L. said...

We had a cheap ceremony and I don't even know what the reception cost (it was in Kyoto, at a Japanese inn, in 1991) and I wore my grandmother's dress -- though paid over $100 for special dry-cleaning to get the 40-year old lipstick stains off of it.

The Catholic church charged us $1,200 for a 20-minute ceremony. At the last minute, the priest found out my husband had no intention of letting me raise the kids Catholic, so we couldn't have a mass with communion (and I was fine with that, of course), but was still got the "Catholic discount" because I was baptized. The non-Catholic rate was much higher, as I recall.

JMB said...

I think it is already happening. I live in the NE and I've noticed that people are just not spending the $ on entertainment venues as they did prior to the credit crunch. I do think that a lot of the over the top spending was fueled by easy credit. If parents of the bride cannot access their home equity line or tap into retirement accounts to pay 30K for a one day party, well, they're not going to do it. I do think you see older brides/grooms paying for their weddings, and it that case there seems to be more "destination" weddings, whereby the bride & groom expect their guests to join them and therefore, pick up the rooms, airfare, etc. on their own dime. The bride and groom are basically just paying for a small reception.

stitchinrose said...

Ok, I was married over 30 years ago, but still it was less than $100. Got my dress from Sears, it was a simple long dress on sale for around $40. My mom's friend made the cake, I wanted one you could eat and enjoy not taste like sugar and be pretty. It was lovely and had cream cheese frosting so tasty. The cost people now a days pay for a wedding would make a great down payment on a house. I just don't understand how they can do that.

rdcobb said...

I think our wedding was about in the $3000-$4000 range in 2000. Looking back I would have trimmed things down even more than I had already tried to do. My parents added to the expense by inviting extended relatives that I and they despised just to keep peace, but it was their money to waste.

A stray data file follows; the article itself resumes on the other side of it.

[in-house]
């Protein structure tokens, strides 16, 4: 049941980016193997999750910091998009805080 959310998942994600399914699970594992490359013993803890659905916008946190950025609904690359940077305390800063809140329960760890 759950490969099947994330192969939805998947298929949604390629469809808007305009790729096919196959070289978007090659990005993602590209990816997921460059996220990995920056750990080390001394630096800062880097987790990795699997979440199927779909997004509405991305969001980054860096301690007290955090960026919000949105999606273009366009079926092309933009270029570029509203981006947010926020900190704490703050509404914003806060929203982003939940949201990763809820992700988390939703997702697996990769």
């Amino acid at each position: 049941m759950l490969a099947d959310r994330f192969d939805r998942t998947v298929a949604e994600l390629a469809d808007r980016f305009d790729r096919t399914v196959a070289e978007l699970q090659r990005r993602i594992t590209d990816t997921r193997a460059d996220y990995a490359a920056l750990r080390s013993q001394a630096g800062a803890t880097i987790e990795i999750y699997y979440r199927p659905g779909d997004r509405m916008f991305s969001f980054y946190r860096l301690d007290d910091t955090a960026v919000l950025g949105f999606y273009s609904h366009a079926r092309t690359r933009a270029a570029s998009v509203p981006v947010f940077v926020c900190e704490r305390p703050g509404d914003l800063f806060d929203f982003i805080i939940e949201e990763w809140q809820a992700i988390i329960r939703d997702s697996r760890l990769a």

I used to let my daughter watch shows like "Say Yes to the Dress" because I could see the appeal of seeing all the pretty dresses, but we had to eventually ban them. They were sending me into rages at the misplaced priorities of so many of the brides ("All my bridesmaids must agree to buy designer dresses and shoes.") Both of my bridesmaids and I just took the free shoes that my bridal shop offered with our purchases.

But I went to a wedding on New Year's Eve where the cost of the wedding cost more than my parents' first house. This was all at the instigation of the groom, not the bride. I had to bite my tongue a lot since my husband was an usher.

Anonymous said...

Have you seen "Like Mother, Like Daughter" blog? Simple, beautiful, fun, Catholic family wedding of one daughter (and I think inexpensive if you read the details). And there's another daughter's wedding this weekend. This is what I'll keep in mind for my girls down the road.


Anonymous said...

"Average" is NOT the same as "typical." The $27,000+ statistic is VERY misleading because a small percentage of high-cost weddings drive up the average when combined with a large percentage of lower-cost affairs. This article explains the difference very well:‘average’-cost-of-a-wedding-is-not-what-you-think-it-is/